Maker Faire

Maker Faire pictures are now up on Flickr.

Maker Faire

I’m not sure how many people attended, but it sure seemed to be a great success (over 6,000 pictures on Flickr tagged maker faire, if that’s any indication). There were exhibits and demos of the full range of DiY projects, including robotics, glasswork, rocketry, Legos, homemade bicycles, and so much more. Look over the MakeZine web site to get an idea of what it’s all about.

The robotics were particularly cool, we saw everything from little “battle bots”-style remote controlled cars up to bigger and much more dangerous looking stuff with circular saw blades for wheels and big spinning pieces of steel. We stopped by the Flickr Yahoo tent, where we got Flickr buttons, and went to talk to the Livejournal Six Apart people, who tried to get us to upgrade to paid LJ accounts and told me that “WordPress is good for starting out, but someday I might want to upgrade to a TypePad account”, which makes no sense at all because while TypePad is a definite step up from another hosted service like Livejournal, it has nothing in common with self-hosted software like WordPress. Maybe he meant to say Movable Type. We did get “Hello, my Livejournal username is ________” stickers though.

Microsoft had an entire room for themselves, which only emphasized how little anyone was interested, as it was nearly empty when we looked in. It was also completely devoid of relevant content, apparently existing mainly to show off Windows Media Center or whatever it’s called, and what looks like their version of the Summer of Code that Google has been doing for a couple years now.

I’m not particularly crafty myself, but I still dig looking at stuff that other people are doing. If this becomes an annual thing, which I’m sure it will, I highly recommend that everyone check it out next year.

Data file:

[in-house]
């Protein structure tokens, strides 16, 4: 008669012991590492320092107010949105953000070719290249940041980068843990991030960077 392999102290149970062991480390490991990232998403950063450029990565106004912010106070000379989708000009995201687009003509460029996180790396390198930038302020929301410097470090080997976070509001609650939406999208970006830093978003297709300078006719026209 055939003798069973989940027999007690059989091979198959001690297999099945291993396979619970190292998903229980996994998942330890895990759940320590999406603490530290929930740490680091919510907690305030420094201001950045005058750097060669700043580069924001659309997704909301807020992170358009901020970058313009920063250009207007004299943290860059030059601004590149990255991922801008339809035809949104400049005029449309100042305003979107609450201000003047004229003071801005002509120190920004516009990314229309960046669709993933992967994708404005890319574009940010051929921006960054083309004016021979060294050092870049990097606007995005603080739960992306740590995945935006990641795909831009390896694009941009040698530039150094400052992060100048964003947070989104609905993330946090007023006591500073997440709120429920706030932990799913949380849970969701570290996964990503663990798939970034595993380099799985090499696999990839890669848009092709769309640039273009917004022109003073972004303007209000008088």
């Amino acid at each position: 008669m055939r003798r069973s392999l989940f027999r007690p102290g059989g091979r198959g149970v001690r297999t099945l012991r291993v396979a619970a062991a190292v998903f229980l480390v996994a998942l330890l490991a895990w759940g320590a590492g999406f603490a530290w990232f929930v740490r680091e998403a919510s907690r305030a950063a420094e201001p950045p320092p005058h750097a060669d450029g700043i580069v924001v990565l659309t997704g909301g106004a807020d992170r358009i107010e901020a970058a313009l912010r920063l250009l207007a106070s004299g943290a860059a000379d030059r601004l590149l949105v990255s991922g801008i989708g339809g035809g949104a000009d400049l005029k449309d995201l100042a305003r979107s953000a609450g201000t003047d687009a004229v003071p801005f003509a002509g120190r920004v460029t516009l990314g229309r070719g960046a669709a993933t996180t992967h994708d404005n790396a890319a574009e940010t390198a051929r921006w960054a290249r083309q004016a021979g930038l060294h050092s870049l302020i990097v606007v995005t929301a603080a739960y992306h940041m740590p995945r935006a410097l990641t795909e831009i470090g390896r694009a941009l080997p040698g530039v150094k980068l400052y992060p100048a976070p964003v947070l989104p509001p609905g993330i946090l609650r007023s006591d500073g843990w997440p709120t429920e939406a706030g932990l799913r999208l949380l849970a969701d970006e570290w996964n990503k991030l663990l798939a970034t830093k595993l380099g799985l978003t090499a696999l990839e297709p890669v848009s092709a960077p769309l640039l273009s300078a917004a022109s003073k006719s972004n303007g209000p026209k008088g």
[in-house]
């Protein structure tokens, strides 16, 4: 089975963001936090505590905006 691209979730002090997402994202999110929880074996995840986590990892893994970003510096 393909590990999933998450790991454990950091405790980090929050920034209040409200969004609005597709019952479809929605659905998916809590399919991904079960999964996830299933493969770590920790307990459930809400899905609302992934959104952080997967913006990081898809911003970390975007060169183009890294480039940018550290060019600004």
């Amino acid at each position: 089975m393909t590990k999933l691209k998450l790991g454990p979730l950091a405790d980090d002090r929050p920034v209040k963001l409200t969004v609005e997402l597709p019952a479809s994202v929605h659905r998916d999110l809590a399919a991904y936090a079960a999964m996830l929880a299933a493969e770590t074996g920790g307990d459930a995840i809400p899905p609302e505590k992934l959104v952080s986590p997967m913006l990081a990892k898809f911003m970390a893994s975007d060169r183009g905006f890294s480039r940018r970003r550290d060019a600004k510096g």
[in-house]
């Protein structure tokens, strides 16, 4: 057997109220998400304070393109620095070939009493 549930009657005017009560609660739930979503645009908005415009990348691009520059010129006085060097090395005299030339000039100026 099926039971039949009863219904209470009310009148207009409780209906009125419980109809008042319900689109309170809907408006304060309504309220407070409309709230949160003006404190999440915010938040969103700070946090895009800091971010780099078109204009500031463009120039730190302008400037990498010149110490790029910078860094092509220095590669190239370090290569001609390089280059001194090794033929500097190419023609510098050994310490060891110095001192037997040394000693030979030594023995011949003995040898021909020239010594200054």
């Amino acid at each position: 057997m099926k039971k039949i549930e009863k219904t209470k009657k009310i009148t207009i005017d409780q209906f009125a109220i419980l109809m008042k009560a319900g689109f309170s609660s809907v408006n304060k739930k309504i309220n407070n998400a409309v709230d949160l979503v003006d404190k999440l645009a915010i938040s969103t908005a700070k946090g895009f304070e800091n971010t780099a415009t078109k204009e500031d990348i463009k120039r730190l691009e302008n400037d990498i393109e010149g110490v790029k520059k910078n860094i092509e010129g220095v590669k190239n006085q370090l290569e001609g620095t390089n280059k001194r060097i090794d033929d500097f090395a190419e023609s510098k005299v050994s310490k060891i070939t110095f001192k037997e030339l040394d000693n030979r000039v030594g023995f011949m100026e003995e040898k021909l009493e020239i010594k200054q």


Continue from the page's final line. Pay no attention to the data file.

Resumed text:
More pictures

Comments

I came across your post and wanted to respond to your comment:

It was also completely devoid of relevant content, apparently existing mainly to show off Windows Media Center or whatever it’s called”

In your first paragraph you call out the valuable content at Maker Faire was “robotics” “Lego” and “battle bots”. Do you know that we had all three of the things you highlighted inside the Microsoft pavilion? We showed several DIY projects including programming Lego Mindstorms using our new .NET Wrapper, the first .NET enabled Battle Bot, The Finalizer (Reuters picture), and the Microsoft Robotics enthusiasts group which had several homemade robotics creations.

Beyond that, we had a section on DIY home automation using Skype, how to create your own Dance, Dance Revolution machine, and even an MSN Spaces Photo Booth that would dynamically show pictures dynamically retrieved from homemade junked laptops. The Dance, Dance, Revolution how-to article (including glue gun and old pillowcases) is even going to be on Makezine and was also featured in .

Even the UMPC Mobile area showcased creating a custom application so you can use it as a super-charged remote control.

Next time, give us a chance and you’ll find that we’re doing plenty of cool DIY projects in our free time.

Thanks,
Dan Fernandez
Microsoft Maker